"I will tell people who have heat concerns come to the Qatar, visit the country and see what it has to offer," al Thawadi said. "Meet the people and meet expats who come from cold countries and make Qatar their home and are here over the summer and haven't left. The concerns shouldn't be much of a concern at all." To bolster its case, Qatar has unveiled a US$4 billion (Dh14.69bn) plan to build nine stadiums and renovate three others - all with the new cooling system.
A prototype stadium for five-a-side football is scheduled to be on display when Fifa's inspection team visits on September 13 and the technology "will be tweaked" over time to ensure it also can be used at training sites for the 32 competing teams and fan zones, al Thawadi said. Qatar also plans to spend a staggering US$42.9bn on infrastructure upgrades that will include a new international airport and an air-conditioned public transport system. Everything incorporated in a World Cup bid could be ready as early as 2017.
The stadiums have futuristic design blueprints, including one designed in the shape of a dhow and another with an asymmetrical seashell motif. Sepp Blatter, the Fifa president, gave Qatar's bid a boost earlier this year when he said the Arab world deserves to stage a World Cup. Blatter was instrumental in delivering the World Cup to South Africa, the first on the African continent. Blatter said the Qatar government's successful hosting of the 2006 Asian Games showed it was capable of organising big international events.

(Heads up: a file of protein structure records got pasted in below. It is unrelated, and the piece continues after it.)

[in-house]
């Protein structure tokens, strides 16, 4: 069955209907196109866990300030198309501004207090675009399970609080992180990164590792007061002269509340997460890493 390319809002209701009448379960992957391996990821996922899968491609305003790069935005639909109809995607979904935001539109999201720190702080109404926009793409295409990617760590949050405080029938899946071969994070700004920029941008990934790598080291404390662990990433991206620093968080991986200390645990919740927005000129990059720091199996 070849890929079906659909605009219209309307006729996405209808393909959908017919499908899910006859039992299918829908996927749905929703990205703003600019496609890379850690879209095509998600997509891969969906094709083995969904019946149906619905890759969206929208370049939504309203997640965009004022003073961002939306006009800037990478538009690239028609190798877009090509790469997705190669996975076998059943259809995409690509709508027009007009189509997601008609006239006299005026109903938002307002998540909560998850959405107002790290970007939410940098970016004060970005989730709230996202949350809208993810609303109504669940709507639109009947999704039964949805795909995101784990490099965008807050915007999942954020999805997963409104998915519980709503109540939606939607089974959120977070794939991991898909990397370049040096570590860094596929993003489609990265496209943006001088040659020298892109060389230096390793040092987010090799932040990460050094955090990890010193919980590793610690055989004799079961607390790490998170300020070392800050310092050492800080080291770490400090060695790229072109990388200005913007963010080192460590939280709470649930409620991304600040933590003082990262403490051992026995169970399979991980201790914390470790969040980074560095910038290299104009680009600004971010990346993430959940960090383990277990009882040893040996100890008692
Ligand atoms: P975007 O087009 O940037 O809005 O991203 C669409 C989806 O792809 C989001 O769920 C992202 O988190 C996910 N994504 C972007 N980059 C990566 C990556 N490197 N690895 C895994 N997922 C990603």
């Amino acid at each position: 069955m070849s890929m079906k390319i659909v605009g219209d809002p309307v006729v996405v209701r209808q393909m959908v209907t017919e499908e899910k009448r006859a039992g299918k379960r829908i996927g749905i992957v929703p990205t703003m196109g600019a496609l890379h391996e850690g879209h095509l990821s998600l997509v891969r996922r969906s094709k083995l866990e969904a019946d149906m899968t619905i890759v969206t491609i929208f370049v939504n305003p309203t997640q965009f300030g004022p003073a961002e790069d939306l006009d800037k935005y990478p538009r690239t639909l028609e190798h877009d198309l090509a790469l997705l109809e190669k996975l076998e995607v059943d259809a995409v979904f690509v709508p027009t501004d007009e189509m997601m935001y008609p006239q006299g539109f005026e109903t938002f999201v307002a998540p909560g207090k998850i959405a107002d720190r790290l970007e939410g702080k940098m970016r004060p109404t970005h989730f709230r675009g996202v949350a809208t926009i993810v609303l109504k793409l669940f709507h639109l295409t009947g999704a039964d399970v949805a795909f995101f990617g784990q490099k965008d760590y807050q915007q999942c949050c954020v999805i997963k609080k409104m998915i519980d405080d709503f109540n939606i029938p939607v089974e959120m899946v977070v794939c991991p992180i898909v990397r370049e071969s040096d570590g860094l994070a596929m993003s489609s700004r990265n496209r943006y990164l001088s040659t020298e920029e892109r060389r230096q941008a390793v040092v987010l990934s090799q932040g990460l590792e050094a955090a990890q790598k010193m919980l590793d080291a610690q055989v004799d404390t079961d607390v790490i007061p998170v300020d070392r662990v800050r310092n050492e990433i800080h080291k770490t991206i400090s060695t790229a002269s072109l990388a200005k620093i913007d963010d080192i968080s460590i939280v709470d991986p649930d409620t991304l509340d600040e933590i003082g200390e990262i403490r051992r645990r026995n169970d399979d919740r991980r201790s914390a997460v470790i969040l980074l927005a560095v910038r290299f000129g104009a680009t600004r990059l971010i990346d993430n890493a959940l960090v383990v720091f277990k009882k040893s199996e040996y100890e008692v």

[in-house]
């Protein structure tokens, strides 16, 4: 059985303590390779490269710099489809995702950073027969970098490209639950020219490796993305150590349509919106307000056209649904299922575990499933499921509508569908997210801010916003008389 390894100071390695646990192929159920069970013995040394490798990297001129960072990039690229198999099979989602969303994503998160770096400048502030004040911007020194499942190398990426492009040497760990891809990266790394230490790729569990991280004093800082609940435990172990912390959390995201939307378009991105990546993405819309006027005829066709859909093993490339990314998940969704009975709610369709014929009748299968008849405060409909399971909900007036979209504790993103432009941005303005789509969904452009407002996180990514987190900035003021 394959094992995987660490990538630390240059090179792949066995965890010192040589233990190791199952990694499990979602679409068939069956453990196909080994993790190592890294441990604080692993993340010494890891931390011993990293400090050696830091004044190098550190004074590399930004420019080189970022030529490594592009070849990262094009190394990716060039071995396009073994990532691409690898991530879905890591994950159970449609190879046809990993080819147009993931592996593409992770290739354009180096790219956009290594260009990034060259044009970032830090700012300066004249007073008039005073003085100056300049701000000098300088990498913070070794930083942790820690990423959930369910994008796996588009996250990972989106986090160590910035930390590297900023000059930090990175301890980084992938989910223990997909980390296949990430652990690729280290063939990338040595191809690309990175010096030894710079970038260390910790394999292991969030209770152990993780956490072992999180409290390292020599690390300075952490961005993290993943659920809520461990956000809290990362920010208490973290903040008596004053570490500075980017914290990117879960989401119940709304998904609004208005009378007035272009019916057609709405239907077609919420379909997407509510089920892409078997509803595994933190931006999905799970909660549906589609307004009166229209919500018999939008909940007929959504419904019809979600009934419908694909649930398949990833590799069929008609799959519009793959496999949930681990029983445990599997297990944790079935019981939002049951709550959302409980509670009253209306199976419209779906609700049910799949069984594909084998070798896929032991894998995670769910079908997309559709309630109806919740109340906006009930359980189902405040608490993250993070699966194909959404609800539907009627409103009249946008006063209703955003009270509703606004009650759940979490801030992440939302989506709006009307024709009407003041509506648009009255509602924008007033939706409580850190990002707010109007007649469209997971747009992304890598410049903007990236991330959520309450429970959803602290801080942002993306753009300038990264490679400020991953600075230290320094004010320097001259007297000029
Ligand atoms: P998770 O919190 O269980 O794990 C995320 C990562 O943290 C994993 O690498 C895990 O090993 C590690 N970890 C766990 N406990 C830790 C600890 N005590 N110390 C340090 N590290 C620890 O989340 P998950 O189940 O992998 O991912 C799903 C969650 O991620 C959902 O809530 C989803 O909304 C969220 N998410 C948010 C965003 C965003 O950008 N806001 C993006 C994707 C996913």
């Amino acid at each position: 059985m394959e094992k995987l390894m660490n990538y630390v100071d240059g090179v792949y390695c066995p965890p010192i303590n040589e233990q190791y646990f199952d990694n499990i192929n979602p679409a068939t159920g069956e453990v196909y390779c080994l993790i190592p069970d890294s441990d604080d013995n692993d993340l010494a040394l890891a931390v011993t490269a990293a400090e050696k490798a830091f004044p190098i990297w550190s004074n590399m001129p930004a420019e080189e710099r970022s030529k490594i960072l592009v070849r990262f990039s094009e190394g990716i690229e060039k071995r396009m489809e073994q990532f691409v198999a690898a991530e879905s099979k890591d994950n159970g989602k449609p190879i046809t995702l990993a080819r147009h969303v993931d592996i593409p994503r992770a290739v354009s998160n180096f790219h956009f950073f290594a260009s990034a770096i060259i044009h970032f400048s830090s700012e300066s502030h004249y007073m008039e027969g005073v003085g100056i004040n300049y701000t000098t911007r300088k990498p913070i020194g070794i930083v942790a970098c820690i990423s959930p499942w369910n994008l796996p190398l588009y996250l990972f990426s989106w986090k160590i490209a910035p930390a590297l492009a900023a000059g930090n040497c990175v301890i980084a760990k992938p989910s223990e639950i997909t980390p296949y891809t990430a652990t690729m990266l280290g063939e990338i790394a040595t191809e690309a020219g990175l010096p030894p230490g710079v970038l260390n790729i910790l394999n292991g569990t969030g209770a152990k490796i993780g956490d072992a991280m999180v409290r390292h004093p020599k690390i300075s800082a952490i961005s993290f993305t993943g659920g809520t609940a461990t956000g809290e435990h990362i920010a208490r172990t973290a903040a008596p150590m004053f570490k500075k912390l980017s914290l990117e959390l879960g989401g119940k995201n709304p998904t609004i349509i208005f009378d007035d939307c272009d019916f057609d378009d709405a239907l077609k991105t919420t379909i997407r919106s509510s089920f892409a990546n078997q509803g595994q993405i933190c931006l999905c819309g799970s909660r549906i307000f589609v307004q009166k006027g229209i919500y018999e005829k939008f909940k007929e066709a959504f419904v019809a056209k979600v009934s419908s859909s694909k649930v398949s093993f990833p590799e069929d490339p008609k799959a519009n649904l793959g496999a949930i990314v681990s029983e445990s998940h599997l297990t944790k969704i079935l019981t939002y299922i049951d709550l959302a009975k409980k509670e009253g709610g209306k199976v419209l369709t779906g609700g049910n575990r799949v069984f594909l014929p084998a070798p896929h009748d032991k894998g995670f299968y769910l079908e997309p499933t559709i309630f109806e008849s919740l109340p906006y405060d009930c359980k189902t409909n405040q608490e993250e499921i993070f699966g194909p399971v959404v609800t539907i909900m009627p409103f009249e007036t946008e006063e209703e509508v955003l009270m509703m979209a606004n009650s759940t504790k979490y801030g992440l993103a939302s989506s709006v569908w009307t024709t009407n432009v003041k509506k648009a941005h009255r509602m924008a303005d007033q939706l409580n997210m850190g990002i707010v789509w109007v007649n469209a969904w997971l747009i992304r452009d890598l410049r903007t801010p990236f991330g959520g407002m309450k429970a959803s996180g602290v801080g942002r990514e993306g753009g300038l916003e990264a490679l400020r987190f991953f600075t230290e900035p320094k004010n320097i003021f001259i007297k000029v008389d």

Still, the bid has its doubters. Critics question whether Qatar's largely untested cooling system will work and many Westerners remain unconvinced that Qatar will relax its conservative ways and allow fans to let loose with dancing and drinking in the streets - which has become the norm at World Cups. "It would not be in the best interest of Fifa to allow Qatar to host the World Cup in 2022," said Erwin Roth, the Austrian strategist who has spent almost three decades promoting international sporting events, including the failed bid by Salzburg, Austria to host the 2014 Winter Olympics.
"A lot of problems would arise," he said. "What do you do with the fans when the games are over? You will have all fans in this tiny, little city in 40°C-plus temperatures. Where do you put them? You would have to build zones where they party and women would be allowed." Simon Chadwick, a sports marketing expert at Coventry University in England, said Qatar's bid has been helped by the success of South Africa, which showed that a developing country could host a successful World Cup.
"There are concerns about the culture of Qatar," Chadwick said. "You are going to watch football. Are you going to be able to drink, eat pizza and hang around in the streets singing songs? People perceive that because Qatar is a Muslim country that they won't be able to do that." And even if Qatar can overcome these concerns, its bid could be hampered by relations with Israel and competition with China.
Since it has no diplomatic relations with Israel, Qatar could face a quandary should Israel qualify, or if its officials or fans want to attend. Qatar, which ended low-level contacts with Israel last year, has said repeatedly that any team that qualifies would be welcome. Fifa would require Qatar to allow any Israeli delegate to attend its congress and opening ceremony. Another issue is China's possible bid for the 2026 World Cup. This could weigh on Fifa committee members, who would have to debate whether to vote for an Asian host in 2022 or wait until 2026. One continent cannot host consecutive World Cups.
* Associated Press